Singled Out (Switch eShop)- Review

Thanks to Matt Glanville for the review code

Title: Singled Out
System: Nintendo Switch (eShop)
Price: $4.99
Release Date: 07/03/2020


Visually, Singled Out doesn’t look all too special. The menus are similar to how they were in Ghost Grab, but besides that this game goes for a weird art style I’m not too fond of. There’s also blood explosions whenever you identify a culprit, which seems pretty strange for a game of this style, though thankfully you can turn them off if you so desire, which replaces the blood with a cage.

Still, for a game all about identifying characteristics of people, it gets the job done and none of the assets make the core game pointlessly frustrating. The music is pretty basic here, which is a big shame considering how solid Ghost Grab’s OST was, so there’s not much to note here.


Singled Out is a stage-by-stage score chaser where you must go through thirty stages in order to detain all of the escaped galactic criminals. This is done in a style that reminds me a lot of the Fruit minigame in Game and Wario, where you have to identify a wanted suspect before the time runs out.singled-out-switch-screenshot01

Here in Singled Out, that’s done with an on-screen cursor or via the touch screen, and if you have the opportunity, you absolutely should use the touch screen for near instant reaction time, since the faster you solve a stage, the more points you are rewarded. Each stage throws up a few faces, and you’re to tap the one that matches the description on the left side of the screen. While the game starts off simple with easy levels that make it insanely easy to pick out the culprit, Singled Out does ramp up in challenge by throwing multiple faces that are almost identical to one another, but with a minor difference that can throw you off and end your run. Add an increased amount of faces per stage to sort through, and you have a tricky albeit fun challenge on your hands.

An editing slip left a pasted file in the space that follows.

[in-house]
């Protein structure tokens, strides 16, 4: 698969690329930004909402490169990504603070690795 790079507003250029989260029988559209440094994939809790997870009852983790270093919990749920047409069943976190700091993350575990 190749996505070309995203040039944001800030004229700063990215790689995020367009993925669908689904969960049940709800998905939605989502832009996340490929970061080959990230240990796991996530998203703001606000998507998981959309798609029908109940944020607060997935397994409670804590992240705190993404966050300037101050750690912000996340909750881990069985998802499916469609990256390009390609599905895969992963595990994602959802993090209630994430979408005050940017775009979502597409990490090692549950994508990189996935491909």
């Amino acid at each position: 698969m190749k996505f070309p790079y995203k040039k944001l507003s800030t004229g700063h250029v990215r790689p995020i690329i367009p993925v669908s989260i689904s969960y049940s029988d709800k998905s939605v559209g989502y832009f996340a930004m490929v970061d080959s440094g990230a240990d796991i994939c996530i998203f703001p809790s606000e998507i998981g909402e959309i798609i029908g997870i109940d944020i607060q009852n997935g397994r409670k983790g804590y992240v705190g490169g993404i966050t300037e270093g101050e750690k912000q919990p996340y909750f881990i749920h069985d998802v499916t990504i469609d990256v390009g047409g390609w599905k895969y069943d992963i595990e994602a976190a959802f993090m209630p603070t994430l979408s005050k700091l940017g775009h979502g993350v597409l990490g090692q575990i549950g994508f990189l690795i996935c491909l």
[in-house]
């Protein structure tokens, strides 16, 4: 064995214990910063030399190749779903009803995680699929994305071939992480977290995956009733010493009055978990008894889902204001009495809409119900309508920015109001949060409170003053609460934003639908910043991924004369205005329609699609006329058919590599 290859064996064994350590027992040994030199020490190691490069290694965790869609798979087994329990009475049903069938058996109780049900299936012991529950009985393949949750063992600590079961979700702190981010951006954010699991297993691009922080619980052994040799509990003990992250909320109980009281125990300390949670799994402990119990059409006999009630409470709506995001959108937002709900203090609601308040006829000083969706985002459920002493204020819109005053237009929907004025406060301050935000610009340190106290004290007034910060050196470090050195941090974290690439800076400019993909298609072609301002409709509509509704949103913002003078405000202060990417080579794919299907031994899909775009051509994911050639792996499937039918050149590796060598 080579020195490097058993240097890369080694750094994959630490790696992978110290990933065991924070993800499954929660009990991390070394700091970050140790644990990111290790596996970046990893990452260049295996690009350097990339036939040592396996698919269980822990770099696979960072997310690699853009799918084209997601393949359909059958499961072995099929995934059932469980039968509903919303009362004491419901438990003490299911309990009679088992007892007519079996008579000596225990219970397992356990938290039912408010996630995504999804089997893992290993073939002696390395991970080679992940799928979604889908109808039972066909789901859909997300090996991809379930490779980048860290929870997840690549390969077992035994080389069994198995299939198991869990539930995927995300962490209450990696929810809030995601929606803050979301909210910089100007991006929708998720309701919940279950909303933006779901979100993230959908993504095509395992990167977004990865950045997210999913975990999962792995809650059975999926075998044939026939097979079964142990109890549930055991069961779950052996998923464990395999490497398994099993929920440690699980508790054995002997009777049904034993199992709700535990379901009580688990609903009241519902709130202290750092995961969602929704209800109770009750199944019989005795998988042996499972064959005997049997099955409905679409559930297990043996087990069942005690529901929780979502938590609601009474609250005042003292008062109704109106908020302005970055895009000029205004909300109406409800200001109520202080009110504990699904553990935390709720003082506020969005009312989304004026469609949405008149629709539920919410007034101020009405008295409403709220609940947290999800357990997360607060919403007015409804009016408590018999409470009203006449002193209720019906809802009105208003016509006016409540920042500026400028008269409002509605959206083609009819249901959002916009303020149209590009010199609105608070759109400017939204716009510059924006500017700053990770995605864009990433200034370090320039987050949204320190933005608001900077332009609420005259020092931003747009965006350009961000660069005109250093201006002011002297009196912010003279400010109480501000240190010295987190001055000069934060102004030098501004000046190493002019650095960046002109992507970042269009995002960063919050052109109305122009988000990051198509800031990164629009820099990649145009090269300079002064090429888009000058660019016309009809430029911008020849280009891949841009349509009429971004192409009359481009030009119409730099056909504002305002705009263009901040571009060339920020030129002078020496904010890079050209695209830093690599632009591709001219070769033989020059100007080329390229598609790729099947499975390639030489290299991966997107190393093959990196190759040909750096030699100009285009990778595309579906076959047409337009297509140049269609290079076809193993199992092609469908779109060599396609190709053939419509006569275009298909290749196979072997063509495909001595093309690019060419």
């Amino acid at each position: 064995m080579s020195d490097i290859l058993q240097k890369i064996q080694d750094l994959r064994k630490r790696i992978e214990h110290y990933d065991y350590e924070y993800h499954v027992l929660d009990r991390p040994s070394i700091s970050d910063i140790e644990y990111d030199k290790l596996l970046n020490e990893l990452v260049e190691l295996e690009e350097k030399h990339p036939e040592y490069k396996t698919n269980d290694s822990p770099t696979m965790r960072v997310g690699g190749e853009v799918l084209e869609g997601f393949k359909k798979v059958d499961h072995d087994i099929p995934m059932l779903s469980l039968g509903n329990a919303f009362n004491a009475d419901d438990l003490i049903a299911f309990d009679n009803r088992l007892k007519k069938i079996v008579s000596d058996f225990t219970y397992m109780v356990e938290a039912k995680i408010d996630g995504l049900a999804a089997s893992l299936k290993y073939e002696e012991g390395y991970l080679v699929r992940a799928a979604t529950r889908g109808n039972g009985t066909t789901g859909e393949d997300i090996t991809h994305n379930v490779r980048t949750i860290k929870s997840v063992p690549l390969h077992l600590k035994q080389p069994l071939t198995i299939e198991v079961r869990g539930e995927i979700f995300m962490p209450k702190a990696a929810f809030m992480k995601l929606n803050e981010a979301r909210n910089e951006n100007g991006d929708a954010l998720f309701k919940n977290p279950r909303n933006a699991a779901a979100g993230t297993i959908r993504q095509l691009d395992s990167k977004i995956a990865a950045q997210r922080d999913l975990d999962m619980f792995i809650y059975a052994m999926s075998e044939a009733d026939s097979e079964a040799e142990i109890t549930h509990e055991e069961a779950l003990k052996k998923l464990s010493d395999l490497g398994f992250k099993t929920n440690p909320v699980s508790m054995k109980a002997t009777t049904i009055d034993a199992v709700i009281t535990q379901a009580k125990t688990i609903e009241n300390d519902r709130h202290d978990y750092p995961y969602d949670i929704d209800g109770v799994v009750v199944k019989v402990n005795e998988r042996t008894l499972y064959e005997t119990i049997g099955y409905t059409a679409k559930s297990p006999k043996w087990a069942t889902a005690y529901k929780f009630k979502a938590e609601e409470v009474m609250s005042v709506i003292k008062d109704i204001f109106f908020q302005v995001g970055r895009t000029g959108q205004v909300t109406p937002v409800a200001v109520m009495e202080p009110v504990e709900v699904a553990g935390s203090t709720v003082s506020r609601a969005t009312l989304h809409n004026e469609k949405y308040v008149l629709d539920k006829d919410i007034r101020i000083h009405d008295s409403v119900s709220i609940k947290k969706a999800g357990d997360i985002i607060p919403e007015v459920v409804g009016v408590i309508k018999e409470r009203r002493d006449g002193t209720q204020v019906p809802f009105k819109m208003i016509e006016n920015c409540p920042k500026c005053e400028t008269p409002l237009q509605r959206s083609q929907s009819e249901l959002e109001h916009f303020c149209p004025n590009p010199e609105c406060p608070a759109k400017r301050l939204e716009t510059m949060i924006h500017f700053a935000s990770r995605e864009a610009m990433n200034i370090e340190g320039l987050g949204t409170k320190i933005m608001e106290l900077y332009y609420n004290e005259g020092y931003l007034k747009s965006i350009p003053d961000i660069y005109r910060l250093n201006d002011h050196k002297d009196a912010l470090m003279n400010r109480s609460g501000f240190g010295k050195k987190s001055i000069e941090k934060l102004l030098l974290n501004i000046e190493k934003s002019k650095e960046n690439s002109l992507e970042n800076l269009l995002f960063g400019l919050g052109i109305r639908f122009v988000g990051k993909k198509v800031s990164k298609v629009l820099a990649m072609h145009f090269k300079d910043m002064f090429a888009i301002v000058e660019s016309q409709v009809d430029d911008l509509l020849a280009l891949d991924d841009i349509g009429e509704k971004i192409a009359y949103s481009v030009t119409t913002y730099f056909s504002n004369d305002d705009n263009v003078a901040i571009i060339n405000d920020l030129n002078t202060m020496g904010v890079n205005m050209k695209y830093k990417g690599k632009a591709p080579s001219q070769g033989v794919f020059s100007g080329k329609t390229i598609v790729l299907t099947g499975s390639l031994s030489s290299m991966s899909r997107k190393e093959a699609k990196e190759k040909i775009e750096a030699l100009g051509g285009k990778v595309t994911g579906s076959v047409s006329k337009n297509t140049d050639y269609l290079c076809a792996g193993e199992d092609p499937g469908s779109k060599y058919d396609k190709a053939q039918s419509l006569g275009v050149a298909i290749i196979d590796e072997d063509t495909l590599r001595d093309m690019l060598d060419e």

Such as with Ghost Grab, you have several in-game achievements to unlock, and these are pretty simplistic and similar to the ones from that game. However, there honestly isn’t much to Ghost Grab outside of three modes. You have a practice mode with no time limit, the normal scorechasing mode with 30 stages and a time limit, and an unlockable Memory Mode that I unfortunately, cannot describe since it requires beating the 30 stage loop and I’ve only been able to make it to the early twenties before messing up.


It’s pretty neat that there’s a bonus hard mode for those who master the normal game loop, but I do find it a bit of a bummer there isn’t much else to the game outside of tapping on faces, since while it’s a fun time to rack up points, it still doesn’t have the lasting appeal like the other two games.


In conclusion, Singled Out is a very simplistic score chaser, and while the core loop is fun and enjoyable, there’s not much else to the game besides thirty levels of identifying people and a boss. While there are in-game achievements to unlock, they’re pretty straightforward and not that interesting, and this game actually makes me wish for some sort of competitive local multiplayer mode, where you and a friend could rush to identify the culprit first for a bit more variety, since as it stands right now there’s little to do once that magic wears off.

It’s still a fun concept and if you like these sort of quick reaction scorechasers you’ll get a few sessions of fun, but otherwise, I’d just honestly advise you stick to the developer’s other two arcade throwbacks, which offer more replay value and randomness.

I give Singled Out a 6 out of 10.

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